1. 64, producing gametes with 32
  2. 66, producing gametes with 33
  3. 65, producing gametes of both kinds
And, taking both together as a single population living today, that is still the current situation.

Similarly, humans have a single chromosome pair corresponding to two chromosomes pairs in other living great apes. We can tell that it got that way by fusion of two in our ancestors who had had 24 pairs til then, not only because the 24-pair arrangement is common to other living great apes, but also because a degraded form of the caps that normally go on the ends of chromosomes is still stuck in the middle of it. So, at some point in the last few million years, our ancestral population consisted of a mix of individuals with 46, 47, or 48 chromosomes, producing either 23-chromosome gametes, 24-chromosome gametes, or a mix of 23-chromosome and 24-chromosome gametes.
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Old 16th September 2017, 04:35 AM   #124
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Originally Posted by zooterkin View Post
When you look in detail at how DNA actually works, you find that the difference between species is a lot fuzzier than you might think. For example, humans have 23 pairs of chromosomes, other great apes have 24; at some point, presumably one human ancestor had a child with two fused chromosomes, but that child was able to mate successfully with other human ancestors that still had 24. I'm not going to pretend that I've got it straight in my mind exactly how that works out; I might ask Adam Rutherford or Kat Arney the next time I see either of them speak.

ETA: Another possibility is something about the environment that triggers the same mutation in more than one individual at the same time, which would increase its chances of spreading.
Is that ETA something real that you learned from a studied source, or just an idea? I ask because it goes against the grain of all that I have learnt: that mutations are not triggered (caused) by the environment, they rather happen randomly, and rarely. So rarely it is unlikely to an immense degree that same mutations arise twice in a population AND its bearers mate. Instead, mutations survive and spread when positively selected for. Or, if neutral, through chance and gene drift. There is probably no advantage nor any disadvantage to 23 vs. 24 chromosomes as such.

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Old 16th September 2017, 04:43 AM   #125
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Originally Posted by zooterkin View Post
When you look in detail at how DNA actually works, you find that the difference between species is a lot fuzzier than you might think. For example, humans have 23 pairs of chromosomes, other great apes have 24; at some point, presumably one human ancestor had a child with two fused chromosomes, but that child was able to mate successfully with other human ancestors that still had 24. I'm not going to pretend that I've got it straight in my mind exactly how that works out; I might ask Adam Rutherford or Kat Arney the next time I see either of them speak.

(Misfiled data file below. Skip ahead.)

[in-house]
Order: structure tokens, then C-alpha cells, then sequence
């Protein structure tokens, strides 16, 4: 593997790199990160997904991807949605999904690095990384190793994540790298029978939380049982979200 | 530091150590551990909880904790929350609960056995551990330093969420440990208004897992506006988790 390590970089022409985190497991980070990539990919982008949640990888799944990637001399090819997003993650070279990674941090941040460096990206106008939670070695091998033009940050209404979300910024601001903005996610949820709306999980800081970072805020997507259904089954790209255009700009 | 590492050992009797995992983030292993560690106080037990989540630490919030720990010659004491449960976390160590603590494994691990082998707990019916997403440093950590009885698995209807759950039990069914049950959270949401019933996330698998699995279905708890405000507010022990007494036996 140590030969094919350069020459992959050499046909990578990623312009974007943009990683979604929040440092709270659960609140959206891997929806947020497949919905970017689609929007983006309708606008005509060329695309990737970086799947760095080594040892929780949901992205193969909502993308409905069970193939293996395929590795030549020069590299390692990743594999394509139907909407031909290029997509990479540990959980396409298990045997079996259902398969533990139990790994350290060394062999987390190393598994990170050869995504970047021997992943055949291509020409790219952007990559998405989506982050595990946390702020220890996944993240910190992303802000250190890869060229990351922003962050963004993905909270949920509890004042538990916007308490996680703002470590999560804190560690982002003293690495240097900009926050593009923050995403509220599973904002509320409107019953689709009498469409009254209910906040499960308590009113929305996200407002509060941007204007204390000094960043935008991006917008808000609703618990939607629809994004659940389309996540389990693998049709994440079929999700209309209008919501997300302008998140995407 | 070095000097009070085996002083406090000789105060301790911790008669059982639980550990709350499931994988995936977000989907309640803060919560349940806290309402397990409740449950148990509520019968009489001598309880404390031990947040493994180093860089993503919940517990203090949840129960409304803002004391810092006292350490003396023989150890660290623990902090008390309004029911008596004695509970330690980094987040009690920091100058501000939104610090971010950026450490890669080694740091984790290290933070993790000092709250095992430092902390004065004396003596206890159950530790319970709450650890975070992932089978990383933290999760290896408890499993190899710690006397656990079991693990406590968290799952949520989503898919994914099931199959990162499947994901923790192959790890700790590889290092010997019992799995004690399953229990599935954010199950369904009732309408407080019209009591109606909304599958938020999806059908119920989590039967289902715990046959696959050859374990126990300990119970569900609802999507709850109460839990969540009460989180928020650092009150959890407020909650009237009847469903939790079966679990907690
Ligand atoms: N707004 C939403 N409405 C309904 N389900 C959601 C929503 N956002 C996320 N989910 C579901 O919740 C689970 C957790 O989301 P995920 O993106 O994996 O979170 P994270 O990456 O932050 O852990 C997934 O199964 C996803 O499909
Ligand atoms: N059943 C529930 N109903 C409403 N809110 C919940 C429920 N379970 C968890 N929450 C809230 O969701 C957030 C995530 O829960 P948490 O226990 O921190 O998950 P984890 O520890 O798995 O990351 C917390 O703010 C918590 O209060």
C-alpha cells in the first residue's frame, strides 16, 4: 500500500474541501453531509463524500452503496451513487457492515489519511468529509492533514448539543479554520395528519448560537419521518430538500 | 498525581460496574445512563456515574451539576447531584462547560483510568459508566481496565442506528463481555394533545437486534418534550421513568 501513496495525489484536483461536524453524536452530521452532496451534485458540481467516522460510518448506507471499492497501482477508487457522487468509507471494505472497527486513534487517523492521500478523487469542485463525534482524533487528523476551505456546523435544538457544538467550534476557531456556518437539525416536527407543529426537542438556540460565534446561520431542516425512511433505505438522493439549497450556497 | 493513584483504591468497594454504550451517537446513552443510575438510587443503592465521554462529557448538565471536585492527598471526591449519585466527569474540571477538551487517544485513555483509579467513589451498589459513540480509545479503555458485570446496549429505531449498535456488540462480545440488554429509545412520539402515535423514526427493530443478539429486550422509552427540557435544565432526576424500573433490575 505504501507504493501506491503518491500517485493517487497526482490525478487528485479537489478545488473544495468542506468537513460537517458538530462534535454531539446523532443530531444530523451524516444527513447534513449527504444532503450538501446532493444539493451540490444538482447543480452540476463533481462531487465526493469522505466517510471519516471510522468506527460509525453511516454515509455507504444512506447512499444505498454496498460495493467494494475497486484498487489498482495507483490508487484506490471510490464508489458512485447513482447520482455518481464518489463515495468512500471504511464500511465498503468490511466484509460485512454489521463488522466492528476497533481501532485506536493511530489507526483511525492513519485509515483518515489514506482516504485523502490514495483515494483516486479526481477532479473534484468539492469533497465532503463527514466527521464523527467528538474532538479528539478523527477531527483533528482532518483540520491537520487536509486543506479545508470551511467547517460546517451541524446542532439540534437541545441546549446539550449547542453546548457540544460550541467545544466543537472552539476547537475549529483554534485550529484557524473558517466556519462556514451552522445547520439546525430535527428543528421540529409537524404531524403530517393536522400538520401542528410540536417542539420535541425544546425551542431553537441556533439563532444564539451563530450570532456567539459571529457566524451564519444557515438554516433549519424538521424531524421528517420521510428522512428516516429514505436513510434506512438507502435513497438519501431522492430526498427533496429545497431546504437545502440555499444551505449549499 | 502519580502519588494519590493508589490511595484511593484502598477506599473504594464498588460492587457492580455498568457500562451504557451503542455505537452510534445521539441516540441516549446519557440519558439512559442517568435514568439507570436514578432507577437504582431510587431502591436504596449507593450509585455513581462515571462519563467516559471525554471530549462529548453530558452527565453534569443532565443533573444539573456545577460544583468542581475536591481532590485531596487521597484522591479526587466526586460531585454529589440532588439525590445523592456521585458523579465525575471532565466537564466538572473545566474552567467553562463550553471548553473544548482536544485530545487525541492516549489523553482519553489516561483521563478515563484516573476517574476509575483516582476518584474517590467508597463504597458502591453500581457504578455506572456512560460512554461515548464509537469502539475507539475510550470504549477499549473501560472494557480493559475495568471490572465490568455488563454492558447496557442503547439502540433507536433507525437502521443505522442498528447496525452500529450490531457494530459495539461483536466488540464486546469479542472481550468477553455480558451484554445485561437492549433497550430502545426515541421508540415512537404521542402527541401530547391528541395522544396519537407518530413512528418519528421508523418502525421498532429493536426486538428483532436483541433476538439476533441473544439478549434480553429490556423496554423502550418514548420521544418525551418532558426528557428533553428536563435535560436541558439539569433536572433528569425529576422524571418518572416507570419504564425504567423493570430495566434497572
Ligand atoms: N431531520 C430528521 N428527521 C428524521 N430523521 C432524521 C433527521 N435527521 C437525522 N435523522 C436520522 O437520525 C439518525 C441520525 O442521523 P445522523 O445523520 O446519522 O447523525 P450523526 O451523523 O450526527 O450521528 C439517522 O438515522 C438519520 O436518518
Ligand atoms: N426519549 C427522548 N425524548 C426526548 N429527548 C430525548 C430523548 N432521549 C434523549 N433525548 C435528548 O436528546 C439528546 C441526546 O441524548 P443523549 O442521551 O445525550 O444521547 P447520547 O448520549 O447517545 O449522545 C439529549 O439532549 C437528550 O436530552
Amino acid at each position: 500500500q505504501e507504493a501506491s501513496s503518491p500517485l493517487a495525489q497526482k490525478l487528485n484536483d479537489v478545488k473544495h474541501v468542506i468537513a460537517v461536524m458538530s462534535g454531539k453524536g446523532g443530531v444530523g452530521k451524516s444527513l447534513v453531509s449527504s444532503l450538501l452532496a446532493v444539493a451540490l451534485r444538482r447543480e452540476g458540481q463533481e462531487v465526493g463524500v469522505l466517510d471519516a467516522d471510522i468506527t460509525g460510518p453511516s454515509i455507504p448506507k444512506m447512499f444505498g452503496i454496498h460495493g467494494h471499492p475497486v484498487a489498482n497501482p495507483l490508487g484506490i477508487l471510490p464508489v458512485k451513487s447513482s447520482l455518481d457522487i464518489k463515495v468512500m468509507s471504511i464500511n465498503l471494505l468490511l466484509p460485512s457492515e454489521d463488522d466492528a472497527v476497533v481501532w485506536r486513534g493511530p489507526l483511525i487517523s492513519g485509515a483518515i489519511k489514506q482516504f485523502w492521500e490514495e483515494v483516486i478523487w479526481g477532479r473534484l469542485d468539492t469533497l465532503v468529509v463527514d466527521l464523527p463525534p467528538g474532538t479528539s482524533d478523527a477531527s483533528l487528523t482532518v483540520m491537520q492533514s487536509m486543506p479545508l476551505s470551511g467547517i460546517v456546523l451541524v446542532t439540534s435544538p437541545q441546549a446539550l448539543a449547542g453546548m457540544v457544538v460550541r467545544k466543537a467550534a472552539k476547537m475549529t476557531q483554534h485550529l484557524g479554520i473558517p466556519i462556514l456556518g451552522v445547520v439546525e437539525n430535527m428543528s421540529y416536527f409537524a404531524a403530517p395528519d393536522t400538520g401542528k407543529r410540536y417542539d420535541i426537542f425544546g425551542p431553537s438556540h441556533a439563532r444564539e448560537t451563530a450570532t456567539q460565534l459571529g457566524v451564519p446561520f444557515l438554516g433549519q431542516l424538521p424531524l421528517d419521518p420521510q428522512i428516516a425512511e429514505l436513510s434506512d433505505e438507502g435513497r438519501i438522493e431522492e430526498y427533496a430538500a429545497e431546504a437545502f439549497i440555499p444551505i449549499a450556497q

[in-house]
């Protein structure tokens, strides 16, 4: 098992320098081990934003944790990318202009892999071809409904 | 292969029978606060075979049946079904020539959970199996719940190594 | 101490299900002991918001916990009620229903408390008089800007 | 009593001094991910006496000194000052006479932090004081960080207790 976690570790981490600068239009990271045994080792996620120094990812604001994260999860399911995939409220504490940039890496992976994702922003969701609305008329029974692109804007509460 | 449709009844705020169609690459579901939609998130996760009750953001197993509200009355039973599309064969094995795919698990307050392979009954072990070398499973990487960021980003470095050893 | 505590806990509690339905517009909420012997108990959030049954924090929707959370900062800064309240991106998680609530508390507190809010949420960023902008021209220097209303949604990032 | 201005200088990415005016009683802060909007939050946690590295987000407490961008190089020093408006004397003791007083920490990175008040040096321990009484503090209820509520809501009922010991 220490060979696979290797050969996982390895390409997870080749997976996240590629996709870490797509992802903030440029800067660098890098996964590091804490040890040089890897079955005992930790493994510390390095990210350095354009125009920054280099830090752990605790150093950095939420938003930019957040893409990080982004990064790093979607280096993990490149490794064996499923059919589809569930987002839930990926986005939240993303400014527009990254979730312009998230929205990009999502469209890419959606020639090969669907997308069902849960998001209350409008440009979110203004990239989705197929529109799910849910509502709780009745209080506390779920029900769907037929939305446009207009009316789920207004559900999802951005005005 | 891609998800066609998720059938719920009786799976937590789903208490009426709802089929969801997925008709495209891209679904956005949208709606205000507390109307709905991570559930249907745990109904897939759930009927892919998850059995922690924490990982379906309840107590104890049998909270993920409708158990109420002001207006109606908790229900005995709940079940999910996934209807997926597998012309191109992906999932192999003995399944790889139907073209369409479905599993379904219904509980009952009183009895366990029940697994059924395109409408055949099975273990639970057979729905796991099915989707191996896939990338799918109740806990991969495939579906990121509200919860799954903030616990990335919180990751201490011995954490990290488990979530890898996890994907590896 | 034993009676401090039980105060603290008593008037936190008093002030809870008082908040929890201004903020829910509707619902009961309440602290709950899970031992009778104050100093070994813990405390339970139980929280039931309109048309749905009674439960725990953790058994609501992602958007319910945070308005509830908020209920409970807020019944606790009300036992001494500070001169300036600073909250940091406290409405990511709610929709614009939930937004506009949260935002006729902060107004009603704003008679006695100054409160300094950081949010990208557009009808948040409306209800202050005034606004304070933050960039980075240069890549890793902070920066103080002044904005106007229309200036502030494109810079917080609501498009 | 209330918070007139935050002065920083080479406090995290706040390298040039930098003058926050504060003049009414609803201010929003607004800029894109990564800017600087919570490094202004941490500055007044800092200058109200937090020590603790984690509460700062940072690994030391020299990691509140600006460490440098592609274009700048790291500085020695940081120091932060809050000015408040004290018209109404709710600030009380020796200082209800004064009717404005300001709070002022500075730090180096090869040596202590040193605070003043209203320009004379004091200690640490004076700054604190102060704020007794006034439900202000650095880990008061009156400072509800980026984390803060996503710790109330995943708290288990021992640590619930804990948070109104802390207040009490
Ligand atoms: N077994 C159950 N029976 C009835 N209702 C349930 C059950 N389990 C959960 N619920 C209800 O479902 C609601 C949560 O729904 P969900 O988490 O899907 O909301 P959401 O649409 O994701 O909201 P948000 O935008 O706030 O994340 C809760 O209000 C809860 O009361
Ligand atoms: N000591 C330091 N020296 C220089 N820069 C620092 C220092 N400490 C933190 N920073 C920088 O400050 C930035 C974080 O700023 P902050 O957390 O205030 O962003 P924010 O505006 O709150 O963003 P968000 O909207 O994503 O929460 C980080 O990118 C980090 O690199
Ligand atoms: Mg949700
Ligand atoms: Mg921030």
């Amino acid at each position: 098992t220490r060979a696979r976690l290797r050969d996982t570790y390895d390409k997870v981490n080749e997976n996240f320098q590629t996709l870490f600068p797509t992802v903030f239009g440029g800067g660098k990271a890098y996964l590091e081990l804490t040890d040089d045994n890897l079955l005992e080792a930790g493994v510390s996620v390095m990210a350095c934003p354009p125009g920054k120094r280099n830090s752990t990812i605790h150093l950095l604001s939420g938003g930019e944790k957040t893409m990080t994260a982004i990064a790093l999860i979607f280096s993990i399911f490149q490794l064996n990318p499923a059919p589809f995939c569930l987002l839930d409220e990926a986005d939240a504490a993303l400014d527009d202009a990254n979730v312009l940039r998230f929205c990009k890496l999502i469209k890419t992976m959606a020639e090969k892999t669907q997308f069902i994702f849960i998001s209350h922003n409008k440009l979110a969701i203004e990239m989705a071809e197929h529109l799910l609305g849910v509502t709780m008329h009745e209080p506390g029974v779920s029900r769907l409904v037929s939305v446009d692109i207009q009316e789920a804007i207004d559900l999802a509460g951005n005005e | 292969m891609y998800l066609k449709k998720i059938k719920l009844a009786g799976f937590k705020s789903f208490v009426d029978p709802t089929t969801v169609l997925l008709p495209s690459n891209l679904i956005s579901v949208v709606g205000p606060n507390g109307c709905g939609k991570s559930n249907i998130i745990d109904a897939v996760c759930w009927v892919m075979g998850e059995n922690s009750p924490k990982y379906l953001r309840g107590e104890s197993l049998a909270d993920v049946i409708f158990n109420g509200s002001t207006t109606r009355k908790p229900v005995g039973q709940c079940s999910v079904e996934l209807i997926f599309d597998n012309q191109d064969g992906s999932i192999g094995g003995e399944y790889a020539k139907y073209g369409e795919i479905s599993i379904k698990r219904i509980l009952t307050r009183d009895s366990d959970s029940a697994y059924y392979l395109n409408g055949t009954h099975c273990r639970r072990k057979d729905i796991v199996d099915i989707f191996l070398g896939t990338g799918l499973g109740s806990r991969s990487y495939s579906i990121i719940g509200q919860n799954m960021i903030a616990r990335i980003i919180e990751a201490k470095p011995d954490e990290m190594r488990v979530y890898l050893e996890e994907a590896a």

ETA: Another possibility is something about the environment that triggers the same mutation in more than one individual at the same time, which would increase its chances of spreading.
Human chromosome 2 has the remnants of a second centromere. The whole chromosome accounts for 8% of all ADN info. Maybe it was this weakening centromere what trigger a lot of instances of "gene lumping", so to speak, with multiple cases of compatibility enough to allow viable offspring.

Whatever the reason it's not so far in our evolutive past, as Neanderthals and Denisovans had 24 pairs and not 23 like we have.

What teaches us that sometimes you become daring and intelligent just by un-growing a pair (if caused by a designer, he's a buffoon and a prankster)
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Old 16th September 2017, 05:26 AM   #126
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Originally Posted by Oystein View Post
Is that ETA something real that you learned from a studied source, or just an idea? I ask because it goes against the grain of all that I have learnt: that mutations are not triggered (caused) by the environment, they rather happen randomly, and rarely. So rarely it is unlikely to an immense degree that same mutations arise twice in a population AND its bearers mate. Instead, mutations survive and spread when positively selected for. Or, if neutral, through chance and gene drift. There is probably no advantage nor any disadvantage to 23 vs. 24 chromosomes as such.